From the popular capital of Strasbourg to lesser-known towns such as Turckheim, Musement shares 8 destinations to visit during a road trip in Alsace.
Alsace contains many interesting places to visit. With a variety of landscapes and a surprising heritage, Alsace warrants a road trip through its charming towns. Below you’ll find some suggestions for your route.
The region of Alsace is located in the northeast of France, bordering Germany. Because of its geographical location, it has been caught the brunt of several conflicts between the two countries throughout history—at the same time, it has taken from both cultures, which is reflected in its architecture and cuisine. Famous for its wine, half-timbered houses, and fairy-tale castles, today Alsace is a prosperous region that acts as a bridge between the north and south of Europe. This is confirmed by European institutions in Strasbourg, the capital of the region.
Despite being the capital of Alsace and the seat of the European Parliament and Council, Strasbourg still preserves a good dose of medieval charm. In fact, its old town, called Grande Île, was declared a UNESCO World Heritage Site in 1988 and has sites such as a Gothic cathedral, the Barrage Vauban bridge, Petite France, and the Ponts Couverts that should not be missed. You will experience a true French-German mix through its varied cultural offerings. And don’t miss Alsace during the holidays, as it’s home to one of Europe’s top Christmas markets.
Colmar, the Alsatian wine capital, emanates the magic of old Europe, always placing on “the most beautiful towns in Europe” lists. Colmar also stands out for its diversity with traditional and colorful half-timbered houses and beautiful Gothic architecture. After strolling through the old town, take a boat ride through the picturesque canals of La Petite Venise (Little Venice) to end the day on a romantic note.
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Located in the south of Alsace on the border of Switzerland and Germany, Mulhouse, which means “windmill house,” is often considered the creative capital of Alsace. Its industrial past evolved, transforming Mulhouse into an enriching, culturally diverse artistic center that it is today. The city’s technical museums and the textile factories juxtapose with the beautiful Mulhouse Zoological and Botanical Park, the colorful market and the Ecomuseum of Alsace, where you can learn more about Alsatian traditions.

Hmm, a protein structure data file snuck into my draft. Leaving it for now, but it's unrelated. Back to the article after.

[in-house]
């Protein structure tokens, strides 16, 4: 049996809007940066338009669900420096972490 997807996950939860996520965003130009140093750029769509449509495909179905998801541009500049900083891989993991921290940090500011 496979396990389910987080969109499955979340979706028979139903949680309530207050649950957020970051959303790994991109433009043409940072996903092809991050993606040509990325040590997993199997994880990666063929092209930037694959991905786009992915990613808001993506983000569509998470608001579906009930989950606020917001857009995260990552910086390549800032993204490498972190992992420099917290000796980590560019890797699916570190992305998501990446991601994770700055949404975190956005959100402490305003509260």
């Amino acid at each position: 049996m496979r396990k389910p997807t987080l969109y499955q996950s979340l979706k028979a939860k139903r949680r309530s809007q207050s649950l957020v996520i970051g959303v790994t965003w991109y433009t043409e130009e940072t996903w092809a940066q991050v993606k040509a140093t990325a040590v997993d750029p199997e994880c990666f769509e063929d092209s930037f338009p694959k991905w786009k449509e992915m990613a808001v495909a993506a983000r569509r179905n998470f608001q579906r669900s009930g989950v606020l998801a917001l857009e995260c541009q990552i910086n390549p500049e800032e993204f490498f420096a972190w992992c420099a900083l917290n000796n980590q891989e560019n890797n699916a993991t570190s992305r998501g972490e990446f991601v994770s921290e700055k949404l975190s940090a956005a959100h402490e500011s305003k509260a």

Eguisheim forms part of the Wine Route and also tends to show up on “the most beautiful towns in France” lasts. This magical place features half-timbered houses and wooden balconies adorned with flowers, narrow cobblestone streets, and a fairy-tale castle in the town’s main square. Don’t miss Rue du Rempart, one of the town’s most emblematic streets. If you want to visit castles, Hohlandsbourgh, Pflixbourg Castle and others sit on the outskirts.
5. Haut-Koenigsbourg Castle
This impressive 12th-century chateau, one of France’s most-visited sites, is located in Orschwiller at around 2,460 feet high. Strategically placed, the castle’s function was to guard the wine, wheat, silver and salt routes. Although it has been reconstructed a number of times, the Haut-Koenigsbourg castle maintains its original design, surrounded by a double wall with, bastions, a courtyard, and a distinct tower. Renaissance furnishings and murals adorn the inside while the basement displays a variety of original weapons from the Middle Ages.
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Un temps incertain au château, qui n'empêche pas de prendre de la hauteur… Selon François @cromeski.blog ! 🏰😉 Merci pour cette belle photo ! 👌😊 #hautkoenigsbourg #chateau #visitalsace #alsace #tourisme #alsacetourisme #ciel #beautiful #toutlebasrhin #mongrandest #selestat #visitselestat #welovealsace #castel #landscape #ilovealsace
Turckheim, another little Alsatian gem, is one of the Wine Route’s lesser-known towns… which is exactly why you should visit. Enjoy the tranquility of its beautiful streets and the authenticity of a true Alsatian town. The medieval walls with the Door of France, Munster Door and the Door of the Brand are especially interesting. Go to Turenne square as well where you will find buildings such as the town hall and Church of St. Anne. From Turckheim, you can also go on various hiking routes in the Vosges Mountains.
If you do the Wine Route, one of your stops will be Ribeauvillé, a little town that had passed through the hands of Germans and Austrians before it became French territory. Today it’s known for producing and selling white wine. Walking through the city will give you the opportunity to contemplate medieval remains and to admire a rich architectural heritage such as the Butcher’s Tower and the House of Ménétriers.
They say that postcard-perfect Riquewihr is the most beautiful town on the Alsatian Wine Route. The enchanting town features cobblestone streets aplenty, wooden houses, terraces, flowers, and vineyards, where you can get excellent wines aged in the town’s various bodegas. There’s a reason that this town’s nickname is the pearl of the vineyards!